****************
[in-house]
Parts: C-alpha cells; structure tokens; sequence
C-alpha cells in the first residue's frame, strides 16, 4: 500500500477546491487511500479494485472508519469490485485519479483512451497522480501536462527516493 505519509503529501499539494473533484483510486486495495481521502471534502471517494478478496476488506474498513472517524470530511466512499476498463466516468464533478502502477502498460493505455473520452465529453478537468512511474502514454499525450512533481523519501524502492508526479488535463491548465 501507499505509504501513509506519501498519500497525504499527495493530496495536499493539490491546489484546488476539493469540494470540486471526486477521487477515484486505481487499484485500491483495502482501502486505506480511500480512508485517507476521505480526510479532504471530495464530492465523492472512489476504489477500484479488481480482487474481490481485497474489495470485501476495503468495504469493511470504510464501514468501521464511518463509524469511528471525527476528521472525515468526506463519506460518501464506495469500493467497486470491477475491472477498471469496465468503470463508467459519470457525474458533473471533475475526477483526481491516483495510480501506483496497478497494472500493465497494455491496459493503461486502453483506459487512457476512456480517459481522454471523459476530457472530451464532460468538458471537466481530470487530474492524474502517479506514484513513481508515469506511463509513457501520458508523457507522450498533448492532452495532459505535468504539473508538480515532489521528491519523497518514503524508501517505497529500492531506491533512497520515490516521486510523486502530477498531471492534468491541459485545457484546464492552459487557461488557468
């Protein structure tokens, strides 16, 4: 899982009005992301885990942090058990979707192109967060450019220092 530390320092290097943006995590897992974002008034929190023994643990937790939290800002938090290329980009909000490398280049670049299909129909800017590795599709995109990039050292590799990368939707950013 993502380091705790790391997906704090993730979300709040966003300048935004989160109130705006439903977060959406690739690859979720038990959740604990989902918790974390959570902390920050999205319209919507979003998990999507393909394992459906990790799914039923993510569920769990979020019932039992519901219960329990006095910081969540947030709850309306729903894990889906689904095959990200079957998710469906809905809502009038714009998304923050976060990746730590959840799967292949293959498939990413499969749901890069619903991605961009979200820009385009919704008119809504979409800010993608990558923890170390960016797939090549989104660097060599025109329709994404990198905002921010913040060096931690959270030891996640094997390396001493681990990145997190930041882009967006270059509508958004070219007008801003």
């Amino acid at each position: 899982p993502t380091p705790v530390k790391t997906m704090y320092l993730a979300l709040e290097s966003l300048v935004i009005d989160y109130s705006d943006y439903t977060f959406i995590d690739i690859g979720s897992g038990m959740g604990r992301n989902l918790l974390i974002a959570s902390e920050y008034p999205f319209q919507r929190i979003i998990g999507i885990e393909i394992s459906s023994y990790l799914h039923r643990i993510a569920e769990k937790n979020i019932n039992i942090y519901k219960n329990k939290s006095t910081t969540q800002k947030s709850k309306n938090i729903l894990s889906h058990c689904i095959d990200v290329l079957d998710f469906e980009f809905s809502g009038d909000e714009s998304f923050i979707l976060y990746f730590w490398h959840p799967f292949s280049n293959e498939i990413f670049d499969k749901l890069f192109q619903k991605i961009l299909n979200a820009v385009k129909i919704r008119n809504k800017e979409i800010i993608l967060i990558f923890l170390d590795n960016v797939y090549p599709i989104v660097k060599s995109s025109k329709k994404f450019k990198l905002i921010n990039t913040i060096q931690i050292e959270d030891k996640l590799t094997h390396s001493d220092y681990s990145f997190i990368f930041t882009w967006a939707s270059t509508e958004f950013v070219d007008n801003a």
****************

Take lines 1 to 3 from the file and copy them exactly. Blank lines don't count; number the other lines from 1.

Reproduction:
[in-house]
Parts: C-alpha cells; structure tokens; sequence
C-alpha cells in the first residue's frame, strides 16, 4: 500500500477546491487511500479494485472508519469490485485519479483512451497522480501536462527516493 505519509503529501499539494473533484483510486486495495481521502471534502471517494478478496476488506474498513472517524470530511466512499476498463466516468464533478502502477502498460493505455473520452465529453478537468512511474502514454499525450512533481523519501524502492508526479488535463491548465 501507499505509504501513509506519501498519500497525504499527495493530496495536499493539490491546489484546488476539493469540494470540486471526486477521487477515484486505481487499484485500491483495502482501502486505506480511500480512508485517507476521505480526510479532504471530495464530492465523492472512489476504489477500484479488481480482487474481490481485497474489495470485501476495503468495504469493511470504510464501514468501521464511518463509524469511528471525527476528521472525515468526506463519506460518501464506495469500493467497486470491477475491472477498471469496465468503470463508467459519470457525474458533473471533475475526477483526481491516483495510480501506483496497478497494472500493465497494455491496459493503461486502453483506459487512457476512456480517459481522454471523459476530457472530451464532460468538458471537466481530470487530474492524474502517479506514484513513481508515469506511463509513457501520458508523457507522450498533448492532452495532459505535468504539473508538480515532489521528491519523497518514503524508501517505497529500492531506491533512497520515490516521486510523486502530477498531471492534468491541459485545457484546464492552459487557461488557468